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Top 10 Social Media Myths and Your Online Reputation (Part 2)

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Top 10 Social Media Myths and Your Online Reputation (Part 2)

Bernard Hodes Group

6. Social media is only used by kids looking to socialize with their friends.

  • More than half of Facebook users are outside of college.
  • The fastest growing demographic is that of those 30 years old and older.
  • The average age of a LinkedIn user is 45, and the average age of a Twitter user is 31.

http://www.facebook.com/press/info.php?statistics

7. There is no business case for social media it’s impossible to track or determine ROI.

  • ROI isn’t as elusive as people think. Measurement tools are there, you just need a trusted partner that knows how  to use them and analyze the results correctly.
  • In fact, performing an initial audit to assess the state of your online employer reputation gives you a detailed report showing what is being said, where the conversations are taking place, and the sentiment about you.
  • Online reputation should be monitored monthly, and the initial audit serves as your reputation baseline.
  • The impact of your social media strategy can be seen through the effects to your online reputation monthly reports as compared to your initial audit.
  • Social media efforts are not only trackable with web analytics, but, more importantly, in newer numbers such as direct interactions, whether in the form of number of page fans, number of views, comments, or number of community members.
  • However, there are no guaranteed results. It requires effort and care on the side of the employer and interaction is dependent on the candidate choosing to do so. If the information shared is not interesting or relevant to them, then it will not work. Period.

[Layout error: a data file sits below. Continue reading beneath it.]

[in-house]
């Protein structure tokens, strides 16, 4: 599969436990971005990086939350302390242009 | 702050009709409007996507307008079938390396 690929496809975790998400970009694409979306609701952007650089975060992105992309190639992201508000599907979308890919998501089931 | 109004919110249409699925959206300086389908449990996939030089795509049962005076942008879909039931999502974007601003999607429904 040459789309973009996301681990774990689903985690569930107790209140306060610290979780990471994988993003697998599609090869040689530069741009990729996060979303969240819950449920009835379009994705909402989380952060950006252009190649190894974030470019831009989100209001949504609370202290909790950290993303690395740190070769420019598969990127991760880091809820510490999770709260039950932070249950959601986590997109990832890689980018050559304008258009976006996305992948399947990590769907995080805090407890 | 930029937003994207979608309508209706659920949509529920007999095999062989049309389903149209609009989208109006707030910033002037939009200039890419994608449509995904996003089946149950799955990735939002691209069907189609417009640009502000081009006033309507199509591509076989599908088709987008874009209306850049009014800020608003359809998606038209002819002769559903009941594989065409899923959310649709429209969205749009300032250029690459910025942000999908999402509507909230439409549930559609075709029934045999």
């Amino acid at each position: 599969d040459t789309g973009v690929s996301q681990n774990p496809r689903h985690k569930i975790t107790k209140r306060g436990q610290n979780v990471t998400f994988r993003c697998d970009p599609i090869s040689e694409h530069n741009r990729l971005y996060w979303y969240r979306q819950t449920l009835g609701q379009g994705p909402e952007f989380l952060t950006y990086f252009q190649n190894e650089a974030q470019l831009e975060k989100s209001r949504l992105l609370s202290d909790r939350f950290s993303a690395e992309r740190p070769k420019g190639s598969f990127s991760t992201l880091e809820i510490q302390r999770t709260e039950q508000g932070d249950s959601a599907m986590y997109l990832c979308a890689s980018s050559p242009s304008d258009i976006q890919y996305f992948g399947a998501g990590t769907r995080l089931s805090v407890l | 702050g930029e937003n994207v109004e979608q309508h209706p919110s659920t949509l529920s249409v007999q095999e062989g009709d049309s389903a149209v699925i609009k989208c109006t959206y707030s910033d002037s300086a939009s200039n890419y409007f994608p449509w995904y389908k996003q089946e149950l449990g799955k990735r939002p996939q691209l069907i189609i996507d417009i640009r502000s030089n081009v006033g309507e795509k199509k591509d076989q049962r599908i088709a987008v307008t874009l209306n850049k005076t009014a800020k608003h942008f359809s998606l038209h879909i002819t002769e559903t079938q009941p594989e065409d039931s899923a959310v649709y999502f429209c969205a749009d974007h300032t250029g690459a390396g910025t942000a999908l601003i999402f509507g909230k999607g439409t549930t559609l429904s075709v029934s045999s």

8. Relationship marketing is done through email.

  • There are many ways to connect and build relationships with your candidates beyond just e-mail newsletters.
  • Build a candidate community directly within your career site.
  • Text messaging, RSS feeds and sites such as Facebook, LinkedIn, Ning, and Twitter enable you and your employees to share rich information about what it is like to work for your company.

9. We need to control the conversations about our employer brand.

  • The truth is that you cannot control the conversation, you can at best steer it. Because it is a “conversation,” it is liable to go in different directions than you might have planned or anticipated. By having a clear, coherent strategy for social media, you can use that strategy as a “guiding star” to point the discussion in the direction you want it to go.
  • Because people today are comfortable sharing information, perspectives, experiences, photos, and videos within social networks, the conversations are already going on and they are completely outside of your control.
  • Leverage this trend; user-generated content keeps the information fresh and authentic.
  • Candidates today expect to be able to get a first person view point of what it is like to work for your company.

10. If we just ignore all of this it will go away.

  • Conversations are already taking place at a record pace whether you are involved in them or not.
  • Search Engines have become the TOP way for candidates to find career information, and the content produced within social networks and forums is very search engine friendly.
  • Social media is the ultimate expression of your employer brand because brands are all about relationships. The stronger the bond you forge in the relationship the more valuable your brand becomes. Online employer reputation management is a business imperative.

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